How do I release a cover song? (Updated)

What you'll learn in this post:
  • When is a song a cover version and when not
  • How you can legally release a cover version
  • How the revenue of a cover is distributed

Note: This is an updated version of the post from December 8th, 2020. Additional points were added in December 2021, and further additions and specifications were made in October 2023. If you have any uncertainties, it is recommended to contact the relevant collecting society.

Many artists gain a lot of attention by uploading their versions of well-known songs without clearance on platforms like YouTube, SoundCloud, etc. However, it is also possible to legally release cover songs. We show you how.

Releasing a cover song is tricky because you are neither the composer nor the lyricist of the song and therefore do not own any copyrights to the track. However, a successful cover version can help you gain new listeners quickly. Luckily, you only need to consider a few points to legally release your version.

When is my song considered a cover?

Your song is only considered a cover if you closely adhere to the original. This means that the melody, lyrics, and song structure must remain unchanged. If your version deviates too much from the original, it will be considered an adaptation. In such cases, you must obtain permission from the rights holders. However, it should be noted that the boundaries between a cover and an adaptation are often fluid and not always clearly identifiable.

Using samples or releasing a remix without obtaining corresponding permission is not allowed, as these are always considered adaptations. In addition to copyright, sampling and remixing also affect the rights of the sound recording producers who own the original recording. Their permission must also be obtained.

Difference between streaming and download / physical release

Furthermore, it depends on the channels through which you want to make your cover version available. If the song is exclusively released on established streaming platforms such as Spotify, Apple Music, Deezer, or YouTube Music, they are obliged to take care of licensing with the collecting society through framework agreements. However, there are still some important considerations to keep in mind:

  • When submitting your song to your distributor, make sure to provide the names of the original composers and lyricists.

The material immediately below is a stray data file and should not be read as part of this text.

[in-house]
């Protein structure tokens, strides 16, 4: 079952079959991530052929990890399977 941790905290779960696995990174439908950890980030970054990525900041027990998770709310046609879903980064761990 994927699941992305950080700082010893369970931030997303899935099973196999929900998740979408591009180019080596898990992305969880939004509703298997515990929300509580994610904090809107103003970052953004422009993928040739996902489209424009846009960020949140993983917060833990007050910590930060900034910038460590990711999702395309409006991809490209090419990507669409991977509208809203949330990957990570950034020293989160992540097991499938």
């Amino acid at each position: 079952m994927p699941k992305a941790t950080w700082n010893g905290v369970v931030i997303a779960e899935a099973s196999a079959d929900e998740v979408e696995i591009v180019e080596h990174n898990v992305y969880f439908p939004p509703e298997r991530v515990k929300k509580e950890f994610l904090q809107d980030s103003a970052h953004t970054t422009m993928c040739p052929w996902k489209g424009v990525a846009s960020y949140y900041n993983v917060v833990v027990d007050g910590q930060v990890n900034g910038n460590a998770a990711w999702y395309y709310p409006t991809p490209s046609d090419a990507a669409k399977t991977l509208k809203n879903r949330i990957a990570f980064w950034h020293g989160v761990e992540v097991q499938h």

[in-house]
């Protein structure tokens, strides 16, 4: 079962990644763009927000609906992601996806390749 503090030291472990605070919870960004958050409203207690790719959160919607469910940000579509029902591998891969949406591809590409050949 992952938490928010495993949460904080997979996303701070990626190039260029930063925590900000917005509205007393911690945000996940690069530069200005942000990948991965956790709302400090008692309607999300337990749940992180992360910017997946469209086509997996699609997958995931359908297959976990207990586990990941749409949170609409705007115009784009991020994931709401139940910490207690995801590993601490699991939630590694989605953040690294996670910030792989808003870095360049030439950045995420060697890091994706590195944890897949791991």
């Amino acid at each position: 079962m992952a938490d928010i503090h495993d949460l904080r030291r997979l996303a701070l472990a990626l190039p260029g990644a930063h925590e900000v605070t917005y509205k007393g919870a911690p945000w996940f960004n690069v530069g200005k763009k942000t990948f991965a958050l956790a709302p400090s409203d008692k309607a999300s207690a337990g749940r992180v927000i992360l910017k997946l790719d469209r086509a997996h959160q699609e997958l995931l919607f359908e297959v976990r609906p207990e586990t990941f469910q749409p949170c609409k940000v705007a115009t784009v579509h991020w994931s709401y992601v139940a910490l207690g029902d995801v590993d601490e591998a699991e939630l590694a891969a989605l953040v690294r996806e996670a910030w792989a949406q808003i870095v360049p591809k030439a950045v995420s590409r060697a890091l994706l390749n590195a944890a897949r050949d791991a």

• Additionally, label the song as a cover during registration (but not in the song title).
  • The original song must be registered with a collecting society. If not, you must obtain permission directly from the rights holders.

If you also want to offer the song for download, for example on iTunes or Bandcamp, it becomes more complicated. Major download providers like iTunes and Amazon do compensate the authors worldwide, similar to streaming. However, in some countries, such as the United States, obtaining permission (mechanical license) from the rights holders for downloads is required. Therefore, you should not only consider the points mentioned above but also ensure you obtain permission from the authors in the US.

Please note that despite the current system of obtaining rights and compensating authors through streaming platforms and music stores, you as an artist ultimately remain responsible for obtaining permission and licenses. Therefore, always keep an eye on the current developments in the global music market and stay informed about changes and innovations.

If you plan to release the track physically on CD or vinyl, you will always need a separate license for that. You can obtain this license through collecting societies. Note: If you want to cover a song by a British artist, for example, you don’t necessarily have to contact the British collecting society. The collecting societies are all interconnected, so you can simply contact the one you are already working with.

Additionally, the points mentioned above for streaming must also be considered.

Revenue sharing

It is also important to know that the copyright share (publishing rights) is fully paid to the lyricists and composers of the original song. However, the sales revenue from the exploitation of the recording itself (master rights) remains with you.

If you follow all these rules, you now just need to figure out which song would best suit you as an artist.